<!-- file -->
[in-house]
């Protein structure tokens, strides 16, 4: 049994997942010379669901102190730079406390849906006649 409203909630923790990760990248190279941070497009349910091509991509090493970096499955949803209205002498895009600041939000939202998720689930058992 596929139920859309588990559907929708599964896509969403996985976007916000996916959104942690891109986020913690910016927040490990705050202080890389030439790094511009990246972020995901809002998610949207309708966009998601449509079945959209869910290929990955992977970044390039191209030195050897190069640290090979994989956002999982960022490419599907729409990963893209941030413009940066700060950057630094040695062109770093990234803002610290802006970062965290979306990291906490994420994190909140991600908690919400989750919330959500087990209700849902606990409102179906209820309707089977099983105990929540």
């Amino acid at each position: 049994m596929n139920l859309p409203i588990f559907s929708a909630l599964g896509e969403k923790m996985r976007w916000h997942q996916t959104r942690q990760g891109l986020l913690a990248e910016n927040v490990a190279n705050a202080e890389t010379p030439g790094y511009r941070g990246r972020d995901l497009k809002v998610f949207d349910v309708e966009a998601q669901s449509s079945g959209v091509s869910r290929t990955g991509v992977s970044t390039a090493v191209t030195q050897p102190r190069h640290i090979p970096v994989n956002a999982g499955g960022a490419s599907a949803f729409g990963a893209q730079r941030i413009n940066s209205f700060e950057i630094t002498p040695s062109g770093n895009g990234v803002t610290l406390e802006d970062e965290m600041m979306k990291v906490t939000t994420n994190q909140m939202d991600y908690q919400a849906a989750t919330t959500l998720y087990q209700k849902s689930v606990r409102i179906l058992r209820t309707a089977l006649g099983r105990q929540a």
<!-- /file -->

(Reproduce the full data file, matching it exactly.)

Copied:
[in-house]
């Protein structure tokens, strides 16, 4: 049994997942010379669901102190730079406390849906006649 409203909630923790990760990248190279941070497009349910091509991509090493970096499955949803209205002498895009600041939000939202998720689930058992 596929139920859309588990559907929708599964896509969403996985976007916000996916959104942690891109986020913690910016927040490990705050202080890389030439790094511009990246972020995901809002998610949207309708966009998601449509079945959209869910290929990955992977970044390039191209030195050897190069640290090979994989956002999982960022490419599907729409990963893209941030413009940066700060950057630094040695062109770093990234803002610290802006970062965290979306990291906490994420994190909140991600908690919400989750919330959500087990209700849902606990409102179906209820309707089977099983105990929540």
């Amino acid at each position: 049994m596929n139920l859309p409203i588990f559907s929708a909630l599964g896509e969403k923790m996985r976007w916000h997942q996916t959104r942690q990760g891109l986020l913690a990248e910016n927040v490990a190279n705050a202080e890389t010379p030439g790094y511009r941070g990246r972020d995901l497009k809002v998610f949207d349910v309708e966009a998601q669901s449509s079945g959209v091509s869910r290929t990955g991509v992977s970044t390039a090493v191209t030195q050897p102190r190069h640290i090979p970096v994989n956002a999982g499955g960022a490419s599907a949803f729409g990963a893209q730079r941030i413009n940066s209205f700060e950057i630094t002498p040695s062109g770093n895009g990234v803002t610290l406390e802006d970062e965290m600041m979306k990291v906490t939000t994420n994190q909140m939202d991600y908690q919400a849906a989750t919330t959500l998720y087990q209700k849902s689930v606990r409102i179906l058992r209820t309707a089977l006649g099983r105990q929540a």